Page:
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Jacques Tati's gloriously choreographed, nearly wordless comedies about confusion in the age of technology reached their creative apex with Playtime. For this monumental achievement, a nearly three-year-long, bank-breaking production, Tati again thrust the endearingly clumsy, resolutely old-fashioned Monsieur Hulot, along with a host of other lost souls, into a bafflingly modernist Paris. With every inch of its superwide frame crammed with hilarity and inventiveness, Playtime is a lasting testament to a modern age tiptoeing on the edge of oblivion. Part of the Criterion Collection.
There's never been, and never will be, another comedy like Playtime. Three years in the making, French comedy master Jacques Tati's 1967 classic was an epic, experimental undertaking of unprecedented scale: Requiring the lavish construction of three entire city blocks of ultra-modern buildings, it was the most expensive French film up to that time, financially ruined its creator, baffled many viewers and critics when it was finally released after numerous delays, and is now regarded as Tati's undisputed masterpiece. Once again, Tati plays his comedic alter ego, the hapless M. Hulot (first seen in 1953's Mr. Hulot's Holiday), seen here as a befuddled pawn on a gigantic chessboard (metaphorically speaking) of modern conformity. He's simply trying to get to an appointment, but in the film's astonishing mock-Parisian landscape of antiseptic steel, glass, and plastic, Tati's resonant theme of contemporary confusion is fully expressed through meticulous use of framing and space--so effectively, in fact, that critic Jonathan Rosenbaum (in an accompanying essay) suggests that the film's dazzling "Royal Garden" sequence "may be the most formidable example of mise-en-scène in the history of cinema." With M. Hulot taking a back-seat to the film's breathtaking accumulation of visual details, Playtime (or, if you prefer, Play Time) rewards multiple viewings, revealing something new every time in its widescreen canvas of subtle gags and delirious eccentricity. Although journalist Art Buchwald provided English dialogue for the film, Playtime bears closer kinship to silent comedy, with universal humor and a musical soundtrack that's as essential as any of the visuals. Tati (1908-1982) never recovered from the film's financial failure, but happily, he lived long enough to see Playtime receive its much-deserved critical re-appraisal. --Jeff Shannon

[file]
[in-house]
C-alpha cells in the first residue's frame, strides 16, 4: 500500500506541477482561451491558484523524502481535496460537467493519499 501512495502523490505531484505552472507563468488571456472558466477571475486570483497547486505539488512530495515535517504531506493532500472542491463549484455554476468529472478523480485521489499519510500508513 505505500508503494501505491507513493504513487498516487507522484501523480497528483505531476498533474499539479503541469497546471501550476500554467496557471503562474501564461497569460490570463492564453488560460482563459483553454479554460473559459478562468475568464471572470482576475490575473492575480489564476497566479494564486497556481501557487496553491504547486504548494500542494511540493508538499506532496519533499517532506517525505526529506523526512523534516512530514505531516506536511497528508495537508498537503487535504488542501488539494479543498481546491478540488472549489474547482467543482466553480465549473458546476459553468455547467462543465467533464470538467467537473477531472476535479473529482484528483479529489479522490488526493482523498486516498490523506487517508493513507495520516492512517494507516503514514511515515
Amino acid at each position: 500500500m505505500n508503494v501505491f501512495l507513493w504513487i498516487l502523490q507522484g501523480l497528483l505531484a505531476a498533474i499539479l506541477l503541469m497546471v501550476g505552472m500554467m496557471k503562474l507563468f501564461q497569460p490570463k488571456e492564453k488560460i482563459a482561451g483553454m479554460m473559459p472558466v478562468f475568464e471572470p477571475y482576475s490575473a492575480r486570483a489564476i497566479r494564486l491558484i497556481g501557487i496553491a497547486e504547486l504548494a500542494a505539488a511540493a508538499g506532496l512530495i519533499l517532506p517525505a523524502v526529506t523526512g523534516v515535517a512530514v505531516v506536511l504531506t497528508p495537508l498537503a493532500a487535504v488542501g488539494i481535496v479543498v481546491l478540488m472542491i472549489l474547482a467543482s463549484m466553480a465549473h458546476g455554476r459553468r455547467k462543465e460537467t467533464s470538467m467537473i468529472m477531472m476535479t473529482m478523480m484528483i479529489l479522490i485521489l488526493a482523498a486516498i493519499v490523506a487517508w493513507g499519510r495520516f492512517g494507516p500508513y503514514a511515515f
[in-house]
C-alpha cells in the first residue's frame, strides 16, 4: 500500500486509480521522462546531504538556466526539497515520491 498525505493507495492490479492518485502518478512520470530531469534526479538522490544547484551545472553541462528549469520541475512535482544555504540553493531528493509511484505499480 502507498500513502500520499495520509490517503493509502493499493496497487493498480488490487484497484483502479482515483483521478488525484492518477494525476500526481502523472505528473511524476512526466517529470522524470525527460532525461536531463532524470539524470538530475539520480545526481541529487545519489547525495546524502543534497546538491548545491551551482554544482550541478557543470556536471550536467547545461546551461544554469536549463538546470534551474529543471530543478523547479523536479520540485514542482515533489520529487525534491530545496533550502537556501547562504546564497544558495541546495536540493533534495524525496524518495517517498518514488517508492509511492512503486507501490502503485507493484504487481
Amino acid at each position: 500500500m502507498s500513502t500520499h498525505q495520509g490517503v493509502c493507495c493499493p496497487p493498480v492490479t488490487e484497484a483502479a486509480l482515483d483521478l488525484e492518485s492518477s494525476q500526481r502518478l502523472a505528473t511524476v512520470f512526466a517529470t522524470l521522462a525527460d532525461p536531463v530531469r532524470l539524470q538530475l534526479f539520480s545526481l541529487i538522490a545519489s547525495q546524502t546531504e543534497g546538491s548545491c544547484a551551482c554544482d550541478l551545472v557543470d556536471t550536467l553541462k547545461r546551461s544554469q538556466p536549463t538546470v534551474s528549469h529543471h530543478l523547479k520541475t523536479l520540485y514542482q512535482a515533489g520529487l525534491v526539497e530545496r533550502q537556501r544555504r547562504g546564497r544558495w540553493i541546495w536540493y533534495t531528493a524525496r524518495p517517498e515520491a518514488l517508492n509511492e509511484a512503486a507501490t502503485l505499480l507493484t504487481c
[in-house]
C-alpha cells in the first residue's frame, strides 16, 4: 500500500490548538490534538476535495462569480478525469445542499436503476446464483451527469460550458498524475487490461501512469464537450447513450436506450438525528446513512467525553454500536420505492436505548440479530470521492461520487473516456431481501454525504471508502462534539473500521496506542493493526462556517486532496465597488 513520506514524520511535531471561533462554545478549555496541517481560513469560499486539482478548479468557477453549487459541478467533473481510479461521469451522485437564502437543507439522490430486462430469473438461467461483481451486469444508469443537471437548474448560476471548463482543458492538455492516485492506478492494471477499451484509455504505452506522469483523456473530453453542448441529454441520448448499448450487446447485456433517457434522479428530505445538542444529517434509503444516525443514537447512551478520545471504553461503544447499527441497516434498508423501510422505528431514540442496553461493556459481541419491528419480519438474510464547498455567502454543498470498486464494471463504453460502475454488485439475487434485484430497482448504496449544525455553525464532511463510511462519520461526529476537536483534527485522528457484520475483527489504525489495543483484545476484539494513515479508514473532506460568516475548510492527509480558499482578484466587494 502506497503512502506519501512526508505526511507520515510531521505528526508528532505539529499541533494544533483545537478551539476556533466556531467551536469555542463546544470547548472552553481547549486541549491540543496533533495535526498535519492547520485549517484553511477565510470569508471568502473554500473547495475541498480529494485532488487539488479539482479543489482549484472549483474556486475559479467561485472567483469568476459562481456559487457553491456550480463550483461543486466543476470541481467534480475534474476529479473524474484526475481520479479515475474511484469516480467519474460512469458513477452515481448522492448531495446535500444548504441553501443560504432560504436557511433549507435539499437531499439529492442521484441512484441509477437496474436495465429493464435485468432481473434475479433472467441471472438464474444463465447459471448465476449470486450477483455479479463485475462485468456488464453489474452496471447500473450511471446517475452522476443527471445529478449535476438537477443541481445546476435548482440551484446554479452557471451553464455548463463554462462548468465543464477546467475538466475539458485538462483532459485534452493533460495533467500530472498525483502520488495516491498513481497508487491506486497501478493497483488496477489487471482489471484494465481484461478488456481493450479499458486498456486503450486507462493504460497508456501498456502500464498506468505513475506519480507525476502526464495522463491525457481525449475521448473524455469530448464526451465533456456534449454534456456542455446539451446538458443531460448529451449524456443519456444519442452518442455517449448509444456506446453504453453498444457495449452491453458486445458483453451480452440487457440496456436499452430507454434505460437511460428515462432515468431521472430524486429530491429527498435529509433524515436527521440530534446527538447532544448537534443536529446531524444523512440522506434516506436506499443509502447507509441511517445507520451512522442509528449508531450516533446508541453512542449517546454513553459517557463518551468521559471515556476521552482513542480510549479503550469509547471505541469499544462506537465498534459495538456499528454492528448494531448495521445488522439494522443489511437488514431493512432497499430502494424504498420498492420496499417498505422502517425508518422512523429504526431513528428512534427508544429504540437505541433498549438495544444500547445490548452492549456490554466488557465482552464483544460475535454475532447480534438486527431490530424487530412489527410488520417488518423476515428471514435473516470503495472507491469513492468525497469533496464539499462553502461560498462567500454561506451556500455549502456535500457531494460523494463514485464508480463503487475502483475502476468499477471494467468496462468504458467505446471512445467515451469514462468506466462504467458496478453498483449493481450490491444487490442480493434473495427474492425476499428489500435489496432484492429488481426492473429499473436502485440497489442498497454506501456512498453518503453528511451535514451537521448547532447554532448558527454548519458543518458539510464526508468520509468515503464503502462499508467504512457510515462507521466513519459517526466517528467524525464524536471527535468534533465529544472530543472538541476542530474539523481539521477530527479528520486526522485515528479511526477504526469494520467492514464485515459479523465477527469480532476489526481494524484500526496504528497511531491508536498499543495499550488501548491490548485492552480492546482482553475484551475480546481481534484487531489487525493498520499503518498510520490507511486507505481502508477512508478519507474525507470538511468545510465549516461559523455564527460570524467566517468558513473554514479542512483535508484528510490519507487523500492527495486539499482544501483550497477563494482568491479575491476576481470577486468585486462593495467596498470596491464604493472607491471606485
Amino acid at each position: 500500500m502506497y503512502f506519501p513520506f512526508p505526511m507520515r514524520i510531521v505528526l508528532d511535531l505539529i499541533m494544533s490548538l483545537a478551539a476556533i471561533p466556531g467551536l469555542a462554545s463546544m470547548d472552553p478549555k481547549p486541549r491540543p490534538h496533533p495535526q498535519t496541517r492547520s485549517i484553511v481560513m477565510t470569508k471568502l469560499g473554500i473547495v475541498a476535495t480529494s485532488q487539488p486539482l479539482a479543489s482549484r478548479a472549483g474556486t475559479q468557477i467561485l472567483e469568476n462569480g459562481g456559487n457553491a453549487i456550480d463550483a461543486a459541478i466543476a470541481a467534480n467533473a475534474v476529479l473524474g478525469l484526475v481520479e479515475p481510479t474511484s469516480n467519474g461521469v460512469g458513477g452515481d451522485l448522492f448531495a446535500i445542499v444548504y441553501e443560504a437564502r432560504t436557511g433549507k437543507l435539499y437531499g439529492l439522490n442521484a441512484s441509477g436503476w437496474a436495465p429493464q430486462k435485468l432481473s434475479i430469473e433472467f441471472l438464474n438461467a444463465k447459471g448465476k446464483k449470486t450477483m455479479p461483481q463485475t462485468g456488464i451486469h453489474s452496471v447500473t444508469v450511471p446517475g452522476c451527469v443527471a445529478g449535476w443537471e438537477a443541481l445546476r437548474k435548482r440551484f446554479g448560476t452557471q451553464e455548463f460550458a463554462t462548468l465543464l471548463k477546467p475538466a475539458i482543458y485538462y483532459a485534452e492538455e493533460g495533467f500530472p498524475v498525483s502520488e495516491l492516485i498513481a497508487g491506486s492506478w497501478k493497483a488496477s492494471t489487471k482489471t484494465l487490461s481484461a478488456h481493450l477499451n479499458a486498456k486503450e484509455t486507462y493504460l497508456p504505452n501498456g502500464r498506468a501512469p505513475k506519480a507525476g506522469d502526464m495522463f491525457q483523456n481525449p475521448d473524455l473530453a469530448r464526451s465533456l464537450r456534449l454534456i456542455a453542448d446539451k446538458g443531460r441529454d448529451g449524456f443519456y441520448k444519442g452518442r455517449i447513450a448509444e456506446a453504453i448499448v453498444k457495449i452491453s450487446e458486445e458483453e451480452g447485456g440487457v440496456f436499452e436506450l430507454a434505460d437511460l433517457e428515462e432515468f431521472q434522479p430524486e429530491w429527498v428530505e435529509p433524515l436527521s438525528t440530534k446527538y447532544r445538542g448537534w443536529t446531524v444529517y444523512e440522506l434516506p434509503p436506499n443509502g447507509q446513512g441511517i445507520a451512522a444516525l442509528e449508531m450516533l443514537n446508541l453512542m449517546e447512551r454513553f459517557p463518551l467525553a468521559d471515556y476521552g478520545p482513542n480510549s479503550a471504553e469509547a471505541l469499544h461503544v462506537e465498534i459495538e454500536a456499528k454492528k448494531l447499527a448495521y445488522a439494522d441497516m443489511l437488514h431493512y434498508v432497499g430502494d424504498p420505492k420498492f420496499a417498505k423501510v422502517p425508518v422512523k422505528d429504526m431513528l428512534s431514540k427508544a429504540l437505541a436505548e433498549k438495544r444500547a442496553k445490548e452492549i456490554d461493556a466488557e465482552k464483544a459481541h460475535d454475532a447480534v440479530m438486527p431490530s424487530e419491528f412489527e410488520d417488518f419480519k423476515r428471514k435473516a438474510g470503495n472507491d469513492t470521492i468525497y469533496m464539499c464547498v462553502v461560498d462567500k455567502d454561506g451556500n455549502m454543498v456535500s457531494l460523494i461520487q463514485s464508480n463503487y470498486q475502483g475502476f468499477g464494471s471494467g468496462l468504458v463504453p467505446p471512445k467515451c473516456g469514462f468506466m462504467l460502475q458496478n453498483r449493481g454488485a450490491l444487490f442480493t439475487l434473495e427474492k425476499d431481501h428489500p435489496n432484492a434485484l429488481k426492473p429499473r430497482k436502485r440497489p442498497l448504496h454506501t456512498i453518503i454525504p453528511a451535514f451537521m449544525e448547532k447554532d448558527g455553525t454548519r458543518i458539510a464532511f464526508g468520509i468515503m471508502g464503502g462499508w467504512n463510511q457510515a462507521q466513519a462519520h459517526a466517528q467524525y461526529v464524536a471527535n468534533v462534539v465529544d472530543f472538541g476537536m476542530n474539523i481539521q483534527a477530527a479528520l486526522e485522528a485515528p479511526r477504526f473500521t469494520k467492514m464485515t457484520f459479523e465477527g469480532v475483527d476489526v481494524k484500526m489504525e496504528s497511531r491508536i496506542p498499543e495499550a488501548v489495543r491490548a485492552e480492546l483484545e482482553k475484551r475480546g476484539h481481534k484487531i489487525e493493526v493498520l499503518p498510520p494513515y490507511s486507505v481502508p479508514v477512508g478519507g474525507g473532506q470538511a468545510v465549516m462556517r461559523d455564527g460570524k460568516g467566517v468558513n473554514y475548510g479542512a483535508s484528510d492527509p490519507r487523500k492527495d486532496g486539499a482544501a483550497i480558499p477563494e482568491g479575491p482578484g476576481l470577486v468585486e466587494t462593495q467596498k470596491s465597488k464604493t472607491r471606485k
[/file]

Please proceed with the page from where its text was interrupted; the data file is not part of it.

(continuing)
Stills from Playtime (Click for larger image)
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Jacques Tati is one of France's artistic treasures. He's a cinema titan. He's original, yet he tells his cinema story the old-fashioned way by using images. And sounds.
Playtime is about being caught in a world filled with technology. Ordinary people in a tech world doing what they normally like to do: dance, eat and flirt. As his lead character, Monsieur Hulot makes way through tech world filled with elevator lights and whooped cushions, the viewers feel his pain and discomfort. He's an everyman. And he is the center of Tati's vivid imagination.
This film is steep in French culure. And the culture of the modern, tech world.
Tati tells his story through sound and images, very little French language, making viewing the images as his method of storytelling. He's a comic genius at work.
In Play Time, Tati's character, M. Hulot, and a group of American tourists attempt to navigate a futuristic Paris constructed of straight lines, modernist glass and steel high-rise buildings, multi-lane roadways, and cold, artificial furnishings. In this environment, only the irrepressible nonconformity of human nature and an occasional appreciation for the good old days breathe life into an otherwise sterile urban lifestyle. Modern industrial technologies, accepted as necessary by society, are represented by Tati as obstructions to daily life and an interference to natural human interaction.